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Gravedigger James Perkins Digging His Way To Top In New England Boxing Circles - “Fight Night At The Vets Club”

On June 10th In Bridgewater, Mass.!

(L-R James Perkins and his head coach Joe Ricciardi)

(May 30th) Unbeaten Lynn super middleweight prospect James “Pitbull” Perkins (11-0-1, 8 KOs) is a powerful fighter who has developed his upper body strength in an unusual manner as a gravedigger.


The 30-year-old Perkins faces Texas veteran Larry “Slo Mo” Smith (13-53-2. 9 KOs) Saturday night, June 10th, in a six-round bout on the “Fight Night at the Vets Club” card, presented by Granite Chin Promotions’ (GCP), at the Veterans Club in Bridgewater, Massachusetts.


Perkins, who has worked the past three years at Lynn’s St. Joseph’s Cemetery, agrees that his job has indeed helped him as a prizefighter.


“It definitely works for sure,” Perkins said. “It’s not all digging like it was in the past in cemeteries. We use a backhoe now, but there are places it can’t be used, so we still dig a lot.”


A hockey player at St. Mary’s High School in Lynn, Perkins turned to boxing when he graduated in 2011 when he didn’t receive a hockey scholarship from any college he was interested in playing for.


“I got into another intensive labor job working on a lobster boat,” he explained. “But I needed to get back into a sport. When I was 19, Stu Randall – he now works my corner – brought me to a gym in Saugus. I met Joe Ricciardi and he became my head trainer. I was 5-1 as an amateur and figured I’d go pro.”


Lynn is experiencing a boxing rebirth, of sorts. Danny Avery was a gifted Lynn fighter back in the early 1980s who trained under the famed Petronelli brothers in Brockton (they trained Marvelous Marvin Hagler), but the Ellis family presently rules Lynn boxing today with top 10 ranked welterweight “Speedy” Rashidi Ellis (24-1, 15 KOs), Ronald “Akeem” Ellis (18-3-2, 12 KOs) and their sister, Rashida Ellis, a 2020 U.S. Olympian boxer. Perkins represents the latest wave of promising boxers from the city located north of Boston.


“There’s also a 16-year-old from Lynn, Malik Johnson, who trains where I do at Broadway Boxing Club in Everett,” Perkins added. “He’s going to be a good fighter. I know about the Ellis family, and I do feel a little pressure coming from Lynn. But I’m up to the task!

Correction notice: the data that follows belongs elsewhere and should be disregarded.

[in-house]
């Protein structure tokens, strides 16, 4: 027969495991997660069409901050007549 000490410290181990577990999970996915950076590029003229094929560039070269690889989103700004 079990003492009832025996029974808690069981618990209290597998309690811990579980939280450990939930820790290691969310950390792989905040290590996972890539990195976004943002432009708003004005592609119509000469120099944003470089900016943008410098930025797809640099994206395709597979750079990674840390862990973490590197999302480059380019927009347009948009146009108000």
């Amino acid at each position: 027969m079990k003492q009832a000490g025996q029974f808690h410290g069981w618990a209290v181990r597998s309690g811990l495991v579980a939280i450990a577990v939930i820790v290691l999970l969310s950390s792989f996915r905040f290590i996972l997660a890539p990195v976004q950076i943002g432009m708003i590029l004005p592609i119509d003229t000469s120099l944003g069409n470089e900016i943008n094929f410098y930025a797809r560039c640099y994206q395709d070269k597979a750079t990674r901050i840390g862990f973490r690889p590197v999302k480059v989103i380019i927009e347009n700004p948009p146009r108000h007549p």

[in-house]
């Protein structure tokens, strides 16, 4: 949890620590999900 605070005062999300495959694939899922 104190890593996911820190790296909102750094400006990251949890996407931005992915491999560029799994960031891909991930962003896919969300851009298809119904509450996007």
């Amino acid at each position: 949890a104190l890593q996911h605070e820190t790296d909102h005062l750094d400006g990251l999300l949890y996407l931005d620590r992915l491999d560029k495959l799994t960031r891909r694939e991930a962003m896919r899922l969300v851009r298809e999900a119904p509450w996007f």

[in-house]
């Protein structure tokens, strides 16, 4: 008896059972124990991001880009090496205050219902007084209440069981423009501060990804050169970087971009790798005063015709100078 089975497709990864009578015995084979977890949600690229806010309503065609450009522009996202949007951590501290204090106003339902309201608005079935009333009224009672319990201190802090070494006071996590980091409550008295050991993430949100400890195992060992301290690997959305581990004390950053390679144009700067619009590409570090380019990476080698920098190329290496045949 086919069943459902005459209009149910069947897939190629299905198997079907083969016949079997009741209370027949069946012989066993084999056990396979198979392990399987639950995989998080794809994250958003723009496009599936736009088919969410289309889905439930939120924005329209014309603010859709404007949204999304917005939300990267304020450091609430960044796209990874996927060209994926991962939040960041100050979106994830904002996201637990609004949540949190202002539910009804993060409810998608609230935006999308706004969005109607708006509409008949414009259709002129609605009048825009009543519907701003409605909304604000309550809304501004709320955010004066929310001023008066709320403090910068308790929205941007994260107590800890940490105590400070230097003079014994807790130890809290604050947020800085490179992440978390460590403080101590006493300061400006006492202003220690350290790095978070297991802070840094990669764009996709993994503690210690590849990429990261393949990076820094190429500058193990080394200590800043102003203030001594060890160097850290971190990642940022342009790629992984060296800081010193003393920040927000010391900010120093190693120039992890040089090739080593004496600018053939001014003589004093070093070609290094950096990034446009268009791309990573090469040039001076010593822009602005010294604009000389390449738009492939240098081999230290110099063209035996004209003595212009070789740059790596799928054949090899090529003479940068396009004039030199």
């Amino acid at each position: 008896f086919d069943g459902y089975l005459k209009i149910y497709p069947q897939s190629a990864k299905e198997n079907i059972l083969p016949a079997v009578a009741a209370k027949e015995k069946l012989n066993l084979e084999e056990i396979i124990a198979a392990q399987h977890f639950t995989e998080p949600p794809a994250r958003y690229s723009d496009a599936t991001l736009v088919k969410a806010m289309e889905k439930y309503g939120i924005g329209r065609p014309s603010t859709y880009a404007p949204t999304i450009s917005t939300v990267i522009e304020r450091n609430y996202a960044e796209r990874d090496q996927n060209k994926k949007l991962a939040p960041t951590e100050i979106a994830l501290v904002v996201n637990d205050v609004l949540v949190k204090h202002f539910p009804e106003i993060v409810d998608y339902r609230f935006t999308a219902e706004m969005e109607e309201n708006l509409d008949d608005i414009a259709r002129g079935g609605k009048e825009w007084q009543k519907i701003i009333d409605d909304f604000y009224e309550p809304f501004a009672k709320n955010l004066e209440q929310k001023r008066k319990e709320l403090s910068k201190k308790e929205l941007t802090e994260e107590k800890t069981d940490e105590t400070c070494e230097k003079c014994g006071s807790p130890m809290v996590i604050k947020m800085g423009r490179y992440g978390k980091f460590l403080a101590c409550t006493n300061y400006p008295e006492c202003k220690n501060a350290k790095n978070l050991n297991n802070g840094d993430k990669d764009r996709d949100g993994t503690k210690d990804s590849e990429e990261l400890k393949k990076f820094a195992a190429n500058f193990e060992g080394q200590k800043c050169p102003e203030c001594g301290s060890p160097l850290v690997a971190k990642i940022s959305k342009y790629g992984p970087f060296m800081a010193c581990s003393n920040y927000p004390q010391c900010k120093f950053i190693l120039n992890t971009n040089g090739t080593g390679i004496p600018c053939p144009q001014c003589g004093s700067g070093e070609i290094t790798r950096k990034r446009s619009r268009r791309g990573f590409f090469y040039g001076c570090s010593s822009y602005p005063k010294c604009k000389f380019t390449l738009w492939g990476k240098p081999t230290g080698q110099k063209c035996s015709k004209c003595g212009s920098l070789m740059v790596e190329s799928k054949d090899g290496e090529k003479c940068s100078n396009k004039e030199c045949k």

“I’m lucky to have the support I have, mostly from Lynn,” Perkins concluded. “They’ve traveled all over to my fights and I suspect they’ll travel to Bridgewater as well,”


From a hockey rink to a lobster boat, Perkins is now digging his way to the top of the New England Boxing rankings.


“James is a great guy, and he always makes for an exciting fight,” GSP president Chris Traietti commented. “”We are honored to have him on another one of our cards. He is stepping in with an experienced guy on June 10th who I anticipate will test him a bit. On top of being an exciting fighter watch, he brings a passionate fan-base that will be loud and proud in Bridgewater.”


Julien “Black Dragon” Baptiste (4-2, 2 KOs), of Woburn (MA), and New Hampshire’s Ryan Thomas Clark (2-3. 1 KO) throw-down in the six-round main event for the vacant United States Boxing Federation (USBF) middleweight title.


Also slated to fight on the “Fight Night at the Vets Club” are former New England Welterweight Champion Mike “Bad Man” Ohan, Jr. (17-2, 9 KOs), of Holbrook (MA), 2020 USA Boxing Elite National Champion Arika Skoog (1-0-1, 1 KO), of Roxbury (MA), unbeaten Lynn (MA).super middleweight James “Pitbull” Perkins (11-0-1, 8 KOs), and Scituate (MA) heavyweight Kevin Nagle (1-0,1 KO). 


Tickets are priced at $60.00 (floor seats), $40.00 (standing room only), and $400.00 for ringside tables of 4 are available for purchase just (click here).